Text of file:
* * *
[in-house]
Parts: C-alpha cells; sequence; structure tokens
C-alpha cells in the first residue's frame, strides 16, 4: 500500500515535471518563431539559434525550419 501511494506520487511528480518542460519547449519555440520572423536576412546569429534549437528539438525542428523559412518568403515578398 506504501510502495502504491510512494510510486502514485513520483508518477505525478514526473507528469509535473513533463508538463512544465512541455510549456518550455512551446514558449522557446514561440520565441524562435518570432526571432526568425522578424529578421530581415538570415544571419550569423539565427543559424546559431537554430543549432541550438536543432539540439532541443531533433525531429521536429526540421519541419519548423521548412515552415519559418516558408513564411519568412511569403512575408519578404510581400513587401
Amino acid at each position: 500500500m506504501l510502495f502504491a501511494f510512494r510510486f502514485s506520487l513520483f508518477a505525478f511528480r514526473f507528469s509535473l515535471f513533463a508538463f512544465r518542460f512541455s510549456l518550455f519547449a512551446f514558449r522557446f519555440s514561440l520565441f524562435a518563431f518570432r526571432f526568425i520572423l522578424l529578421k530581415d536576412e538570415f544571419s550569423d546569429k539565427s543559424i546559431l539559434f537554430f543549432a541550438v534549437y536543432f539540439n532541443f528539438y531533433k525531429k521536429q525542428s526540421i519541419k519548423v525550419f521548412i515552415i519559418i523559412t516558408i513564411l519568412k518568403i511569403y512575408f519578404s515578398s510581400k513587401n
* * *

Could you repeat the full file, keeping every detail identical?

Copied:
[in-house]
Parts: C-alpha cells; sequence; structure tokens
C-alpha cells in the first residue's frame, strides 16, 4: 500500500515535471518563431539559434525550419 501511494506520487511528480518542460519547449519555440520572423536576412546569429534549437528539438525542428523559412518568403515578398 506504501510502495502504491510512494510510486502514485513520483508518477505525478514526473507528469509535473513533463508538463512544465512541455510549456518550455512551446514558449522557446514561440520565441524562435518570432526571432526568425522578424529578421530581415538570415544571419550569423539565427543559424546559431537554430543549432541550438536543432539540439532541443531533433525531429521536429526540421519541419519548423521548412515552415519559418516558408513564411519568412511569403512575408519578404510581400513587401
Amino acid at each position: 500500500m506504501l510502495f502504491a501511494f510512494r510510486f502514485s506520487l513520483f508518477a505525478f511528480r514526473f507528469s509535473l515535471f513533463a508538463f512544465r518542460f512541455s510549456l518550455f519547449a512551446f514558449r522557446f519555440s514561440l520565441f524562435a518563431f518570432r526571432f526568425i520572423l522578424l529578421k530581415d536576412e538570415f544571419s550569423d546569429k539565427s543559424i546559431l539559434f537554430f543549432a541550438v534549437y536543432f539540439n532541443f528539438y531533433k525531429k521536429q525542428s526540421i519541419k519548423v525550419f521548412i515552415i519559418i523559412t516558408i513564411l519568412k518568403i511569403y512575408f519578404s515578398s510581400k513587401n